Clergy Resource Center
Old-line, mainline, historic churches are struggling to find their way in a new day of ministry. Clearly, the culture has changed, the church has changed and the mission has changed since the salad days of the 1950s and 60s. Our culture is becoming increasingly post-Christian with little or no knowledge of the Christian story and fewer and fewer shared ethical norms. The usual practices of "doing church," even done well, are no longer effective.
We are also living in a post-denominational age. Today local churches go to a variety of organizations and use a host of resources beyond their denominations when they need consultation, coaching, training, curriculum, programs and resources. When people look for a church home, they are less concerned about the denomination of the church than they are about the quality of the worship and programming of individual churches.
The New England Pastoral Institute is expanding its Church and Clergy Resource Center to come along side denominations, judicatories and local churches to assist them to become vital, healthy churches in a constantly changing climate. Our goal is not to compete with denominational resources and offerings, but to complement them.
Church Growth and Vitality
The New England Pastoral Institute Church and Clergy Resource Center hopes to help churches answer three questions that will bring energy and vitality to their ministry:
- Who are we?
- What is God calling us to be?
- Who is our neighbor?
The first question helps churches answer the question of identity. What is unique about our history, our character, our resources, people and gifts that define who we are? Through group work using Appreciative Inquiry, charting a church's history, looking a core values, and a variety of exercises, churches can claim their unique identity which is the energy behind mission.
The second question helps churches explore mission and vision. What does God want us to do in this time and place? How can we make the good news of Jesus Christ known in word and deed to the world around us? Through Bible study, small group work, and looking at their assets churches can discover a new mission for a new day that defines their purpose.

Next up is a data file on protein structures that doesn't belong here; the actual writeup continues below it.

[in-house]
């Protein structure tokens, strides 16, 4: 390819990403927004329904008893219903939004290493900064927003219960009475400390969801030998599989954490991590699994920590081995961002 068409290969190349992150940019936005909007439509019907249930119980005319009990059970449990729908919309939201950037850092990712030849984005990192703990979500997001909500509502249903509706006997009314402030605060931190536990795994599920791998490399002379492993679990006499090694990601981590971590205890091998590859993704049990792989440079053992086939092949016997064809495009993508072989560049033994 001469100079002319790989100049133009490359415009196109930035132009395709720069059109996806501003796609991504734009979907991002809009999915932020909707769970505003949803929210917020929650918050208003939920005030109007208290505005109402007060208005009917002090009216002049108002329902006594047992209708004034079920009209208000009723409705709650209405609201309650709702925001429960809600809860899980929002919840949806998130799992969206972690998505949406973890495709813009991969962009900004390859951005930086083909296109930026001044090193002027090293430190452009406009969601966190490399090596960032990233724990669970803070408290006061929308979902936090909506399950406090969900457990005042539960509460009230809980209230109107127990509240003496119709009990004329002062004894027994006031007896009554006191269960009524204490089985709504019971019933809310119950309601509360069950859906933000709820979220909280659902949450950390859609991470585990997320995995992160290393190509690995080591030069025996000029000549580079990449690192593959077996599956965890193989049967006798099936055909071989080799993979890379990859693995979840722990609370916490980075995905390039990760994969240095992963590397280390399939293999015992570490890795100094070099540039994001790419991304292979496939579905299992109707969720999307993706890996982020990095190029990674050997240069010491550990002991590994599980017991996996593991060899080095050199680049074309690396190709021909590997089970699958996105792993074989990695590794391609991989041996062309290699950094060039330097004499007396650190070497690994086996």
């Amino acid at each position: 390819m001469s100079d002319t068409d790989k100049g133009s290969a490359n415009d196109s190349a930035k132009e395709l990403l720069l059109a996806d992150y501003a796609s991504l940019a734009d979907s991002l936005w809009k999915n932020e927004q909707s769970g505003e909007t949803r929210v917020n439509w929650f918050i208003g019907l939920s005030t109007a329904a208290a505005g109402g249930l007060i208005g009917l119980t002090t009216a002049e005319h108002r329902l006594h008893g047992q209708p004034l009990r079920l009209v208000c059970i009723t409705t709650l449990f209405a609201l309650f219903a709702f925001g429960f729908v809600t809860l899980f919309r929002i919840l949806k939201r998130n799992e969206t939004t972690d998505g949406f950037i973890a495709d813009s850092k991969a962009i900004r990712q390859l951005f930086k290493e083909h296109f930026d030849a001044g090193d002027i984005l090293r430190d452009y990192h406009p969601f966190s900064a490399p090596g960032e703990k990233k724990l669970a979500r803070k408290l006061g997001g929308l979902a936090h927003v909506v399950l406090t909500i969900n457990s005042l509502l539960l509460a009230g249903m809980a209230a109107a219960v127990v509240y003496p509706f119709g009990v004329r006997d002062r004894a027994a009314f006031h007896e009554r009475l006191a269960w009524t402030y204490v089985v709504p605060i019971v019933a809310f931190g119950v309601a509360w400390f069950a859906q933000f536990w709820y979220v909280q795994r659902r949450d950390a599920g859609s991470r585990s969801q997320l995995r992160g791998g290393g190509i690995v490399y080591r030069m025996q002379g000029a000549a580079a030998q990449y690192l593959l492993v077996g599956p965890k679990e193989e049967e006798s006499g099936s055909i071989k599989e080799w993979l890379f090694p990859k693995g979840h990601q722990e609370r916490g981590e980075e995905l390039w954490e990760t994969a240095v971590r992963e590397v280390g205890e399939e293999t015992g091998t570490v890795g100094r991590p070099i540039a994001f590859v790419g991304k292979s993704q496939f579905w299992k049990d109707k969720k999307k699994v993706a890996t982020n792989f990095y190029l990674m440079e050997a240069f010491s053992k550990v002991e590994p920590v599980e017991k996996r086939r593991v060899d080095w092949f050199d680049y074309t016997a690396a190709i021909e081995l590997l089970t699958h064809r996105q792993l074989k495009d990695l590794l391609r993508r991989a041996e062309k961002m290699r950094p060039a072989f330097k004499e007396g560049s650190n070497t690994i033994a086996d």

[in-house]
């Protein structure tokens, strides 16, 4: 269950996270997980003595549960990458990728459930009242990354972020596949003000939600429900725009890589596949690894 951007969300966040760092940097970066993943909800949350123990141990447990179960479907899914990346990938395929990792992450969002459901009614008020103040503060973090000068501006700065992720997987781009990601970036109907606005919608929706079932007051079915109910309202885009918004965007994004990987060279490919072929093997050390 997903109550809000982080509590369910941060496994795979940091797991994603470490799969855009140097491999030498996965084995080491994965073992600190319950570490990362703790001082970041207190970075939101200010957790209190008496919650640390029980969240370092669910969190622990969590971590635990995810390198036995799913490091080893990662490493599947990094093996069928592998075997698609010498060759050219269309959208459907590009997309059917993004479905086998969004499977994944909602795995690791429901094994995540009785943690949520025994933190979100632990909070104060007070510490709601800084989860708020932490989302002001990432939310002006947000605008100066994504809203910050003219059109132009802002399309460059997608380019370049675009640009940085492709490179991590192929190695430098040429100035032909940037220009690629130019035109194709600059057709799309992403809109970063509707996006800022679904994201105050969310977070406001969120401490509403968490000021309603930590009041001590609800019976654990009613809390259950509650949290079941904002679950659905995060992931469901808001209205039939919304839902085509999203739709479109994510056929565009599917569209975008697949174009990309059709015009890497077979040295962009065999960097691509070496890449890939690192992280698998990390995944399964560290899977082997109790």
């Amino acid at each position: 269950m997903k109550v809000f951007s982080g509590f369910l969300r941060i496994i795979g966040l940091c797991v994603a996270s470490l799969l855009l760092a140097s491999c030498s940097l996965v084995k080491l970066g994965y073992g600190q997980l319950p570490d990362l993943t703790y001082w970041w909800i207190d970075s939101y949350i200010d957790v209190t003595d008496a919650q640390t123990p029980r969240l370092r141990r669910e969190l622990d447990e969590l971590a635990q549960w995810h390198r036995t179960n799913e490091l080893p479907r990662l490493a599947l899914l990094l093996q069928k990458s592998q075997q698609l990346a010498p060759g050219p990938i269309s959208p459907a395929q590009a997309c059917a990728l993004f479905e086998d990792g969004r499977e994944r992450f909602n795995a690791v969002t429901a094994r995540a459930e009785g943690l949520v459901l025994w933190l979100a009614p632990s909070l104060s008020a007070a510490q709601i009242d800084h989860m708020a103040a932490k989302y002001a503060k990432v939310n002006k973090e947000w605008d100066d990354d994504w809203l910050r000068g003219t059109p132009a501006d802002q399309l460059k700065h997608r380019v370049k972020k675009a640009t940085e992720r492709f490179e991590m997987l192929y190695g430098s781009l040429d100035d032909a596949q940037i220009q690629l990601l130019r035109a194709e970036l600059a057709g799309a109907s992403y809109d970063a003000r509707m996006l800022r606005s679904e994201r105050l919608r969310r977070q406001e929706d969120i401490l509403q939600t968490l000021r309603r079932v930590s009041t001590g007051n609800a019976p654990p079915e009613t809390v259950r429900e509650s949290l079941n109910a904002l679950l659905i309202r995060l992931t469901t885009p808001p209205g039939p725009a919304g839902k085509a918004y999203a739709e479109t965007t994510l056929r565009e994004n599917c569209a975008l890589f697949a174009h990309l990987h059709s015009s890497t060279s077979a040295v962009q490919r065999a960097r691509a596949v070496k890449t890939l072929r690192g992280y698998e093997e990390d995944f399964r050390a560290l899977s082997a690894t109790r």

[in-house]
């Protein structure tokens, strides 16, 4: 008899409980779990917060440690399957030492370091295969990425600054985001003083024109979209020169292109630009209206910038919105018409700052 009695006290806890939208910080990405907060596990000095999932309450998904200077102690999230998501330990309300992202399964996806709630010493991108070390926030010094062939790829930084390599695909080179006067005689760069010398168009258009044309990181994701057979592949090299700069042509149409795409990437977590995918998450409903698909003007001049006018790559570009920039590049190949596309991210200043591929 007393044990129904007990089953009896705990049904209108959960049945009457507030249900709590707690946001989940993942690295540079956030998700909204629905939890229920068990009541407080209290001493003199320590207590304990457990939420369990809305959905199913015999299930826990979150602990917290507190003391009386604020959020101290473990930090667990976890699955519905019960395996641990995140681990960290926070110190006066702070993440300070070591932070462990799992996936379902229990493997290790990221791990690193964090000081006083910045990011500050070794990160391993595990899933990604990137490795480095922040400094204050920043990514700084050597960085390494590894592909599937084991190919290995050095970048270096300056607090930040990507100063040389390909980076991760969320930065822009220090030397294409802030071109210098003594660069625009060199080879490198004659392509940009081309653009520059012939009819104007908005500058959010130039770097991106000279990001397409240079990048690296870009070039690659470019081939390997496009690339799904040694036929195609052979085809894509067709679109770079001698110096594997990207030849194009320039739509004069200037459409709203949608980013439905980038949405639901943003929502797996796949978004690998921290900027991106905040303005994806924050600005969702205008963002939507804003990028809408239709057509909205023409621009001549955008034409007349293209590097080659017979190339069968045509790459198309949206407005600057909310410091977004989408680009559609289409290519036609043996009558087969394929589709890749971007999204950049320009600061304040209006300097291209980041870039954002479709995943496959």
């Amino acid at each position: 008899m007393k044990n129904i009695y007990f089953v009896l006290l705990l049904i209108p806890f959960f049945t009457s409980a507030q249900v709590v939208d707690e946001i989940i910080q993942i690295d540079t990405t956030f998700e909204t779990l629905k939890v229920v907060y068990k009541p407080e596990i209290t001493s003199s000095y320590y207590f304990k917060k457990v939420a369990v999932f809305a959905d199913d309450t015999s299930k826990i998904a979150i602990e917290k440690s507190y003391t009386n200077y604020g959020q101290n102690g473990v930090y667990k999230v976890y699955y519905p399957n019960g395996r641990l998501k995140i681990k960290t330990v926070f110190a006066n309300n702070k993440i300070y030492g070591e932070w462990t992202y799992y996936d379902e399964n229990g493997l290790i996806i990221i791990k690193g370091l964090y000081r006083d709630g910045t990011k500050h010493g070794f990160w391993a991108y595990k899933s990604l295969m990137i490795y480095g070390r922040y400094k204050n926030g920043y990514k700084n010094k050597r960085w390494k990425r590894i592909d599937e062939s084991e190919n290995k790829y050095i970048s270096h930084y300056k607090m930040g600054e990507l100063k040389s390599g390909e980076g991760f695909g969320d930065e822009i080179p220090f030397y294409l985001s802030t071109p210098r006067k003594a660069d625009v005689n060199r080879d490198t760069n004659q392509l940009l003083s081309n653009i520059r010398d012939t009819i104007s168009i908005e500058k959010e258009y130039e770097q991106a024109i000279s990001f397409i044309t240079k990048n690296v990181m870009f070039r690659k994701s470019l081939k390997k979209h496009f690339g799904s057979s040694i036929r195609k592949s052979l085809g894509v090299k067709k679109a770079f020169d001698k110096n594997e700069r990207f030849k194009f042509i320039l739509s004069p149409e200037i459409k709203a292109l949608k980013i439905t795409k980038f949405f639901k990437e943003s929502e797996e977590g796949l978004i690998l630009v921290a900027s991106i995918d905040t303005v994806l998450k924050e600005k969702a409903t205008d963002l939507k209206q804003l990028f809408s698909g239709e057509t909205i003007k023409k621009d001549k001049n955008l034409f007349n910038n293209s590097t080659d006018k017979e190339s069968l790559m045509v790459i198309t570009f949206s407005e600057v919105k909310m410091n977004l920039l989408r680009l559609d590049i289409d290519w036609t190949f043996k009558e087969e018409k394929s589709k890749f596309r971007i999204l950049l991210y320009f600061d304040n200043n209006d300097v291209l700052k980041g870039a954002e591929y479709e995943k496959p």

The third question answers the question of what are the hurts and the hopes of the neighborhood or city within which our congregation resides. Through demographic studies, prayer walks, and interviews with community leaders a church discovers how the world has changed and how they can make a difference.
These questions are then woven into a strategy of congregation-wide spiritual formation, discernment, implementation, evaluation, and reassessment.
Congregations are looking for assistance in meeting the increasingly complex challenges of mission, ministry and congregational life. Programmatic, cookie-cutter answers are now often viewed as inadequate to meet these challenges. The need is growing for church consultants who can provide more personalized, context-specific help to congregations in need. One size definitely does not fit all in today's world.
The Institute can take your natural understanding of what should be happening in your congregation and help make these expectations a reality. When trying to determine best overall courses of action, or how to respond effectively to change, congregations find that our impartial but interested perspective can provide important direction and encouragement.
Through consultation, we help churches face a variety of challenges from both inside and outside the congregation. Consultants are trained in helping staffs, deacons, boards, councils, or other leadership groups during these challenges. Our consultants assist congregations in developing a process that engages many people in the discovery of solutions. Church consultants help congregations with challenges such as these: